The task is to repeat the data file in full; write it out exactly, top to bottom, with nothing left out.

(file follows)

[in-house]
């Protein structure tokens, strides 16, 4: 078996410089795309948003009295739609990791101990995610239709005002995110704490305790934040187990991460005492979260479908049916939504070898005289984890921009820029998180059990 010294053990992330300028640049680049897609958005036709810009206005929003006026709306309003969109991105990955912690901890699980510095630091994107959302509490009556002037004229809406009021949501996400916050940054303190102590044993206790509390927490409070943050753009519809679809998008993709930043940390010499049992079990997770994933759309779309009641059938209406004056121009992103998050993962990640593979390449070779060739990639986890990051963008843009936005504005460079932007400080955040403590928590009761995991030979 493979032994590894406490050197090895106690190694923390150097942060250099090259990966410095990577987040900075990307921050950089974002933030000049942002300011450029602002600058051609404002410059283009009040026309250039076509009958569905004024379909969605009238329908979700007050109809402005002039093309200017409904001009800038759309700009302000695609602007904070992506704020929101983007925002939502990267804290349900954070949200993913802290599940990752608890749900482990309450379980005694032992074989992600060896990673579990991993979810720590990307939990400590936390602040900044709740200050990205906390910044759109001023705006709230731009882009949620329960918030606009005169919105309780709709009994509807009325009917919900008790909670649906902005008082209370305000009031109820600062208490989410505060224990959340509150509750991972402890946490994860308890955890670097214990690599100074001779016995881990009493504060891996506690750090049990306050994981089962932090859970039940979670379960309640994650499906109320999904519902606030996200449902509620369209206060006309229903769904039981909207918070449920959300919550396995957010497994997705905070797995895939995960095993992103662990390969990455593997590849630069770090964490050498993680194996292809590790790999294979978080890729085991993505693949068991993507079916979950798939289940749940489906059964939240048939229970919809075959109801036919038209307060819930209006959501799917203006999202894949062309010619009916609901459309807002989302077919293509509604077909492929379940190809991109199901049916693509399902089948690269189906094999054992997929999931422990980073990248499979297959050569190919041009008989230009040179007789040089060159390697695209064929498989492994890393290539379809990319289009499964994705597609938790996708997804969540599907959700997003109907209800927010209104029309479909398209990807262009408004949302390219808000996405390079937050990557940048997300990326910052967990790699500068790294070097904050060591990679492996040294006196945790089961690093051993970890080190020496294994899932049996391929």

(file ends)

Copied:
[in-house]
């Protein structure tokens, strides 16, 4: 078996410089795309948003009295739609990791101990995610239709005002995110704490305790934040187990991460005492979260479908049916939504070898005289984890921009820029998180059990 010294053990992330300028640049680049897609958005036709810009206005929003006026709306309003969109991105990955912690901890699980510095630091994107959302509490009556002037004229809406009021949501996400916050940054303190102590044993206790509390927490409070943050753009519809679809998008993709930043940390010499049992079990997770994933759309779309009641059938209406004056121009992103998050993962990640593979390449070779060739990639986890990051963008843009936005504005460079932007400080955040403590928590009761995991030979 493979032994590894406490050197090895106690190694923390150097942060250099090259990966410095990577987040900075990307921050950089974002933030000049942002300011450029602002600058051609404002410059283009009040026309250039076509009958569905004024379909969605009238329908979700007050109809402005002039093309200017409904001009800038759309700009302000695609602007904070992506704020929101983007925002939502990267804290349900954070949200993913802290599940990752608890749900482990309450379980005694032992074989992600060896990673579990991993979810720590990307939990400590936390602040900044709740200050990205906390910044759109001023705006709230731009882009949620329960918030606009005169919105309780709709009994509807009325009917919900008790909670649906902005008082209370305000009031109820600062208490989410505060224990959340509150509750991972402890946490994860308890955890670097214990690599100074001779016995881990009493504060891996506690750090049990306050994981089962932090859970039940979670379960309640994650499906109320999904519902606030996200449902509620369209206060006309229903769904039981909207918070449920959300919550396995957010497994997705905070797995895939995960095993992103662990390969990455593997590849630069770090964490050498993680194996292809590790790999294979978080890729085991993505693949068991993507079916979950798939289940749940489906059964939240048939229970919809075959109801036919038209307060819930209006959501799917203006999202894949062309010619009916609901459309807002989302077919293509509604077909492929379940190809991109199901049916693509399902089948690269189906094999054992997929999931422990980073990248499979297959050569190919041009008989230009040179007789040089060159390697695209064929498989492994890393290539379809990319289009499964994705597609938790996708997804969540599907959700997003109907209800927010209104029309479909398209990807262009408004949302390219808000996405390079937050990557940048997300990326910052967990790699500068790294070097904050060591990679492996040294006196945790089961690093051993970890080190020496294994899932049996391929």